Russia opens third prison in occupied Crimea to hold political prisoners and civilian hostages abducted from mainland Ukraine
Russia has opened a third SIZO, or remand prison, in occupied Crimea, with this the second since its full-scale invasion of Ukraine. It is likely to be of many prisons or ;basments; for the torture and imprisonment of Ukrainians abducted from occupied parts of Kherson and Zaporizhzhia oblasts.
The Crimean Human Rights Group [CHRG]that SIZO No. 8, like SIZO No. 2, opened in the autumn of 2022, is directly controlled by FSB [security service. The plans have been underway for some time, as the SIZO was first registered a year ago, on 24 October 2022, with the head of the SIZO named as Rauf Maratovich Idrisov.
Russia began filling SIZO No. 1 in occupied Simferopol with Crimean Tatar and other Ukrainian political prisoners soon after its invasion and annexation of Crimea. The conditions were, and remain, appalling, not least because of the severe overcrowding. At least some of the political prisoners are or were imprisoned in SIZO No. 2, however, as suspected from the outset, the new remand prison has also been used to imprison combatants and civilian hostages abducted from recently seized Ukrainian territory. Such hostages, seized essentially for their por-Ukrainian position, are either held prisoner without any charges being brought, or face trumped up charges of ‘terrorism’, ‘sabotage’ or ‘spying’.
As of September 2023, there were believed to be over 120 prisoners in SIZO No. 2, with none of these, according to CHRG’s sources, prisoners accused of ‘ordinary offences’.
In some cases, Russia held abducted civilians for months before admitting that they are in their custody. The period where they are held incommunicado is generally used to torture them into providing supposed ‘confessions’ on video, often for Russian television.
In a chilling number of cases, Russia continues to hold civilians without any status at all, and without even acknowledging where they are. Victims of such enforced disappearances include representatives of the local authorities – often the mayors or similar of Ukrainian towns or villages invaded by the Russians, volunteers and civic activists. The Russian invaders seized Oleksandr Babych, Mayor of Hola Prystan (Kherson oblast) in March 2022 and have been holding him prisoner ever since. No charges have been laid, nor any formal acknowledgement of his imprisonment. It is through former prisoners, that his family at least knows that he is alive and held at SIZO No. 2. Babych is known to have been imprisoned together with Russia’s oldest civilian hostage, 75-year-old Mariano Garcia Calatayud, a Spanish national seized by the Russians from Kherson oblast Russia only admitted to holding him in April 2023. He has now disappeared, with no formal information again as to where he has been taken. Even less is known of Iryna Horobtsova who was abducted from her home in Kherson on 13 May (her 37th birthday). She too is believed to be held in SIZO No. 2, but all events by lawyer Emil Kurbedinov to gain contact with her have been blocked. We know from released prisoners of war that there are a huge number of Ukrainian civilians imprisoned in Russia as well. There are also those whom the FSB appears to have earmarked for show trials on ‘sabotage’ or ‘spying’ charges and imprisoned in Moscow. Others, after being imprisoned elsewhere, including in occupied Crimea, have been put on ‘trial’ at the notorious Southern District Military Court in Rostov, which has been churning out huge sentences against Ukrainian political prisoners since Russia first invaded Crimea.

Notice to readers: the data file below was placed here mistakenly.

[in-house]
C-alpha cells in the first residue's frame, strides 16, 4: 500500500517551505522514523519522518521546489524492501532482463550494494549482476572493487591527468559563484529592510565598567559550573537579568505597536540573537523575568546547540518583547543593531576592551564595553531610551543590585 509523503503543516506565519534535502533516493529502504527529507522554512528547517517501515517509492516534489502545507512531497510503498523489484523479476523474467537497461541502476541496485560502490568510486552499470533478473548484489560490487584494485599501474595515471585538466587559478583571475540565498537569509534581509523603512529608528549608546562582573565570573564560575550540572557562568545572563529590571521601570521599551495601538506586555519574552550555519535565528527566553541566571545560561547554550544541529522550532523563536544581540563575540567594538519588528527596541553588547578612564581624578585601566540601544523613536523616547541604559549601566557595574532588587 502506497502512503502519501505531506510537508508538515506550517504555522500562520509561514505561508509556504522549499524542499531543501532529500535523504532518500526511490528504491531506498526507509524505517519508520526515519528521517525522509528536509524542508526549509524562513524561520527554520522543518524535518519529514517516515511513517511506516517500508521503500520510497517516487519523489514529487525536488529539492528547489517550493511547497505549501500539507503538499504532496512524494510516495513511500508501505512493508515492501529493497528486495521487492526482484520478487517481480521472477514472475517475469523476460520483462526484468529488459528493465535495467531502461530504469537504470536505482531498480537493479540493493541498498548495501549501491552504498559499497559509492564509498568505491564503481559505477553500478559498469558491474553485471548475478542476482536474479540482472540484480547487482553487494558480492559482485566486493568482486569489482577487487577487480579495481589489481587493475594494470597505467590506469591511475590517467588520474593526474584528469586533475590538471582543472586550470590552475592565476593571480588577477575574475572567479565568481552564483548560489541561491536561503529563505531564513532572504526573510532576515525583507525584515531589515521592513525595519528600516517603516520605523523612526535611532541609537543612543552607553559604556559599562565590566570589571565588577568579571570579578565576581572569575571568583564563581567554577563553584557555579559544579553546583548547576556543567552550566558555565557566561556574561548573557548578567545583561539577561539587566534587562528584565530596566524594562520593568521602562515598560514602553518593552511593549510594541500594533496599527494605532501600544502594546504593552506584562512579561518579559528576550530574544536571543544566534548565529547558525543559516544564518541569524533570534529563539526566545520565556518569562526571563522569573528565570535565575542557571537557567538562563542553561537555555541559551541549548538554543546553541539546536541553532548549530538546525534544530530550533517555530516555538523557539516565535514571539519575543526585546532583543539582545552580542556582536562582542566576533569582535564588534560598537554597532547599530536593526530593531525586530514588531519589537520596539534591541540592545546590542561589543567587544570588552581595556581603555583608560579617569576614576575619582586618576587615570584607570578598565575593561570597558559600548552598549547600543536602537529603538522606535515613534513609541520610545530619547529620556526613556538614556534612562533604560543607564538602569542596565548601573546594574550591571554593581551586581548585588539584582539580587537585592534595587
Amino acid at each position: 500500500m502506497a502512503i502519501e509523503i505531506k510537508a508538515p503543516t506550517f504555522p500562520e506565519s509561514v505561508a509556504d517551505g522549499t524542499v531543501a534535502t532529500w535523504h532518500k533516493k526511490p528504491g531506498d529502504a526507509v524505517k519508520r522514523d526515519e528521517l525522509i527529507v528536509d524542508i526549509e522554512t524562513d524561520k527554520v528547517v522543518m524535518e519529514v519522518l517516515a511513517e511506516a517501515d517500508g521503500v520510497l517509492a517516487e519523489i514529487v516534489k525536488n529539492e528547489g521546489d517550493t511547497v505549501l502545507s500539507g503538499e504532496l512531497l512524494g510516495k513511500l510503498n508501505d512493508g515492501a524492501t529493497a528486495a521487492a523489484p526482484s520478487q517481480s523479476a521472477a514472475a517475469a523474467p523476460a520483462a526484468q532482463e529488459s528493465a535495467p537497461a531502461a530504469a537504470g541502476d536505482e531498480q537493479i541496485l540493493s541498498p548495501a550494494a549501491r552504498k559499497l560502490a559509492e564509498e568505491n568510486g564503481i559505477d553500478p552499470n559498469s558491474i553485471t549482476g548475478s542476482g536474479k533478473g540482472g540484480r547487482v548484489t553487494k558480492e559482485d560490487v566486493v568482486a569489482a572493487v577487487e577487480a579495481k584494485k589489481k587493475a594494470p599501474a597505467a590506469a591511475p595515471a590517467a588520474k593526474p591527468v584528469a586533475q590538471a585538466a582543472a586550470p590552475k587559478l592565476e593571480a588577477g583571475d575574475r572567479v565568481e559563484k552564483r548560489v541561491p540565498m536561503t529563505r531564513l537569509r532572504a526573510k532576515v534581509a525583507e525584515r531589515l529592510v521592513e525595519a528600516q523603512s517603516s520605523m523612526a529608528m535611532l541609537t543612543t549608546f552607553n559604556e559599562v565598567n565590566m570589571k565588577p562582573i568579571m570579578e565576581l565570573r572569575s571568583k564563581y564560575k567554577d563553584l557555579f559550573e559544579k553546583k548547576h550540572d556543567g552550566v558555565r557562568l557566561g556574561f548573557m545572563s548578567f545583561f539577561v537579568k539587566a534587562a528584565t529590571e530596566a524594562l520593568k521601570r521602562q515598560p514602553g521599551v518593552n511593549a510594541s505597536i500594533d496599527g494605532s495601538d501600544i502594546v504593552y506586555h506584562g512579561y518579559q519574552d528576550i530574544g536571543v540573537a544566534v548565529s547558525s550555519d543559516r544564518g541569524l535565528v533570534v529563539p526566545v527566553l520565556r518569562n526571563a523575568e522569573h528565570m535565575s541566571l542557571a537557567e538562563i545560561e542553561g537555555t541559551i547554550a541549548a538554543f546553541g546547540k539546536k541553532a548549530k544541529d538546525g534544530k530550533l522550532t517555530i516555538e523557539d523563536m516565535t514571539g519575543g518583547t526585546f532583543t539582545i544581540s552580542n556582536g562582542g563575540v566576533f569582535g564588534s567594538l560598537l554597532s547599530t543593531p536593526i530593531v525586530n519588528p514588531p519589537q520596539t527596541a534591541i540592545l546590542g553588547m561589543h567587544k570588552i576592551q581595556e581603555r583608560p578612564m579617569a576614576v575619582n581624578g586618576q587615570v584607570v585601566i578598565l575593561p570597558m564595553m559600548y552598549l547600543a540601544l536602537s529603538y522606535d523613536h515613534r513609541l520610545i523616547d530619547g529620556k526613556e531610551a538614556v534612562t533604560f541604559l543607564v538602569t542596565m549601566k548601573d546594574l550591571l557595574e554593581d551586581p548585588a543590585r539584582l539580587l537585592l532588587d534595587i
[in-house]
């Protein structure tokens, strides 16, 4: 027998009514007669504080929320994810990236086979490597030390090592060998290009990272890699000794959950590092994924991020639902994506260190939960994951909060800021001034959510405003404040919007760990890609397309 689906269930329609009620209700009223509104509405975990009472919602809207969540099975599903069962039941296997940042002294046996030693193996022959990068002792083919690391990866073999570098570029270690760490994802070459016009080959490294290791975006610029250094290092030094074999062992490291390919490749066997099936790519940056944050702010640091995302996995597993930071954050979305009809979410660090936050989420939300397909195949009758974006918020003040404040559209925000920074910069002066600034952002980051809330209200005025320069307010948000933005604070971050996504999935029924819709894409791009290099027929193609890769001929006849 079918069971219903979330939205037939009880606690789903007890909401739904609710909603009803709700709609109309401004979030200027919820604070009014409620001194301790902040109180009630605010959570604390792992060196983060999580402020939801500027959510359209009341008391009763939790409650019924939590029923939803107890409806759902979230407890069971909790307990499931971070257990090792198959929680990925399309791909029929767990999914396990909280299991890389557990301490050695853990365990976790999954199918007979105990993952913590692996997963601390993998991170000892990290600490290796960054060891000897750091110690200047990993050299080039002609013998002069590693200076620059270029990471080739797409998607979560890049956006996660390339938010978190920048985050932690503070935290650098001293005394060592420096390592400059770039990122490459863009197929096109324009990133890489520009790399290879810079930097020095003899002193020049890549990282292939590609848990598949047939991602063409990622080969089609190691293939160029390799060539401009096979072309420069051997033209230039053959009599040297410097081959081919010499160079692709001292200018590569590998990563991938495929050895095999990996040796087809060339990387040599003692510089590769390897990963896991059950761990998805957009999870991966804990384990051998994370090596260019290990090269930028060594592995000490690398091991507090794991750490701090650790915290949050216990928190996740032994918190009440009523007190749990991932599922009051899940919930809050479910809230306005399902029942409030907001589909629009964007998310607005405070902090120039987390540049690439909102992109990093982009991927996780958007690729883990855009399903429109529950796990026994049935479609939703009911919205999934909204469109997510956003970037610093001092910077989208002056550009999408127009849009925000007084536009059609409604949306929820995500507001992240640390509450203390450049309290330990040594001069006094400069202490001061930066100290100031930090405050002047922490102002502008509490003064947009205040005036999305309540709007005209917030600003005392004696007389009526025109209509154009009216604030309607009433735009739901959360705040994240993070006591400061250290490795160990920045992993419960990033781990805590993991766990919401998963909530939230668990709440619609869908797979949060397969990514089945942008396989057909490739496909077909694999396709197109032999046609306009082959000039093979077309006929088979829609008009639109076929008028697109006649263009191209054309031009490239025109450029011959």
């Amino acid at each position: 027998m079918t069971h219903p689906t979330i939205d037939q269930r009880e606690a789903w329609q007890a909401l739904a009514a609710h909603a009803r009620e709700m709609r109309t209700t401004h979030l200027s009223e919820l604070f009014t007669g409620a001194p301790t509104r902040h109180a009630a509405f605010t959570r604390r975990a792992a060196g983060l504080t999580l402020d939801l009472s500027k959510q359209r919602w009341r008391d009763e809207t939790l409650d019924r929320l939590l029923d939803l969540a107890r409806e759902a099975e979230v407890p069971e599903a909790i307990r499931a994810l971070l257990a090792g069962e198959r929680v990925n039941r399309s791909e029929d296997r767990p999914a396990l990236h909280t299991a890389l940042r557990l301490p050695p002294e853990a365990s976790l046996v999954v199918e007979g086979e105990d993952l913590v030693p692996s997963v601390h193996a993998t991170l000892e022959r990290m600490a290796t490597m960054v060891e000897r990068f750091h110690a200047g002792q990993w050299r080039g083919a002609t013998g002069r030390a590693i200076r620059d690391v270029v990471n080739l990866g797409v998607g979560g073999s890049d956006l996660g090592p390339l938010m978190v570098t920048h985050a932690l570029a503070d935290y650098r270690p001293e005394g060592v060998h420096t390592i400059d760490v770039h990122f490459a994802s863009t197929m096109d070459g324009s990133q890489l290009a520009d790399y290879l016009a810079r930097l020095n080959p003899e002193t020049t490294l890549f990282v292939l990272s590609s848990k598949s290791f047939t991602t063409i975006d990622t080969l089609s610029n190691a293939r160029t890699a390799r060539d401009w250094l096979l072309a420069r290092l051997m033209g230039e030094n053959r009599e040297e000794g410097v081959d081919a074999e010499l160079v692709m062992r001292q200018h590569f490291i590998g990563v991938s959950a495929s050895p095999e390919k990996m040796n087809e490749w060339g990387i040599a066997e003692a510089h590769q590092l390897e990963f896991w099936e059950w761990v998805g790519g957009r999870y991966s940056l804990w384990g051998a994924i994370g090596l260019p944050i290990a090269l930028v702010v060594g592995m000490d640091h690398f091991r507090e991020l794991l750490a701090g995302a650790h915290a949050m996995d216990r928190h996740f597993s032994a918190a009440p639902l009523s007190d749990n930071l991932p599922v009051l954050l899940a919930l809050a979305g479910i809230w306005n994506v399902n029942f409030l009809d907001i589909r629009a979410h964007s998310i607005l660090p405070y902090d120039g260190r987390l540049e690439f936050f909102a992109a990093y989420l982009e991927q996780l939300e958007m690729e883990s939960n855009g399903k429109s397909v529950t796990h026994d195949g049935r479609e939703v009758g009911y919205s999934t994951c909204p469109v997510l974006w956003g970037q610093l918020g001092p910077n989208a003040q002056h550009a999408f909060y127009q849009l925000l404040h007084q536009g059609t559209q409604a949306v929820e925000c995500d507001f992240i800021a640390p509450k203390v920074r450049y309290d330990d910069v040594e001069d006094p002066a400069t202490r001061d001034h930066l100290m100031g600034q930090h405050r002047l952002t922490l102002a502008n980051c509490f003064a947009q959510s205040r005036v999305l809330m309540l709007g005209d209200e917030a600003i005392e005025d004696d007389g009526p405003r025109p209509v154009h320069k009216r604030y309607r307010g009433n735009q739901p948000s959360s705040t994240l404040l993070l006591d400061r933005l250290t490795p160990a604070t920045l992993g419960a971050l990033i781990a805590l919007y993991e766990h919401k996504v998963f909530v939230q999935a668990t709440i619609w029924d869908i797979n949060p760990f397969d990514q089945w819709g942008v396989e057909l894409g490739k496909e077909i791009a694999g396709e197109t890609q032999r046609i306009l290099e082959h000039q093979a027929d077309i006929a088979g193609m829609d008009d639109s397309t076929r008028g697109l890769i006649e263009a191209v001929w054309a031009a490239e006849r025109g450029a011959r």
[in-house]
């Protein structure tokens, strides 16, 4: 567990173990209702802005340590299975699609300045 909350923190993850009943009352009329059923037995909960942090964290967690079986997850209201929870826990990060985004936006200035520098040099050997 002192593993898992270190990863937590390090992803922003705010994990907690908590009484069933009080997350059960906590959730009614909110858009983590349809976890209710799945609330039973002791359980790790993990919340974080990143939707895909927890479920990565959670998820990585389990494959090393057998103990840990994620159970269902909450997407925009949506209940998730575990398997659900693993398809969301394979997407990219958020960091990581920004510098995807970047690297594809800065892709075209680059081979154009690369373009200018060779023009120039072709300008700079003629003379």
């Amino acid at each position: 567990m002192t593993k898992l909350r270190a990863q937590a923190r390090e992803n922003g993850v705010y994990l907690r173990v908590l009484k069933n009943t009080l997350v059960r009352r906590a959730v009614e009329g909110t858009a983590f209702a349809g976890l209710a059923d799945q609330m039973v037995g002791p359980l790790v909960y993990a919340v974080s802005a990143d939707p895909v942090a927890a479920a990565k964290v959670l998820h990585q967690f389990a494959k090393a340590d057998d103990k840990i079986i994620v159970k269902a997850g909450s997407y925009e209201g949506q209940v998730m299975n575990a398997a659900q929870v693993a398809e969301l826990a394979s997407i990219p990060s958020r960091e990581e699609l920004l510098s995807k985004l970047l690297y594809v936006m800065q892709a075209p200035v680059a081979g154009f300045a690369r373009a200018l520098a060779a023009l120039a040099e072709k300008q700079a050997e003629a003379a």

Hostages may also be tortured in Crimea, although this is generally before the person’s detention is admitted and s/he is formally remanded in custody
CHRGback in June that the Russians had opened an informal ‘SIZO’ IN Chonhar to which they were transferring some of the political prisoners who had been held in SIZO No. 2. Those held in Chonhar also included people detained on political grounds in occupied parts of Kherson and Zaporizhzhia. Among those illegally imprisoned at that time were around ten people who had been seized and imprisoned on Russia’s insane charges of involvement in the Noman Çelebicihan Battalion
Several civilians, abducted, tortured and imprisoned in SIZO No. 2 in occupied Crimea have since faced farcical ‘trials’ and received huge sentences.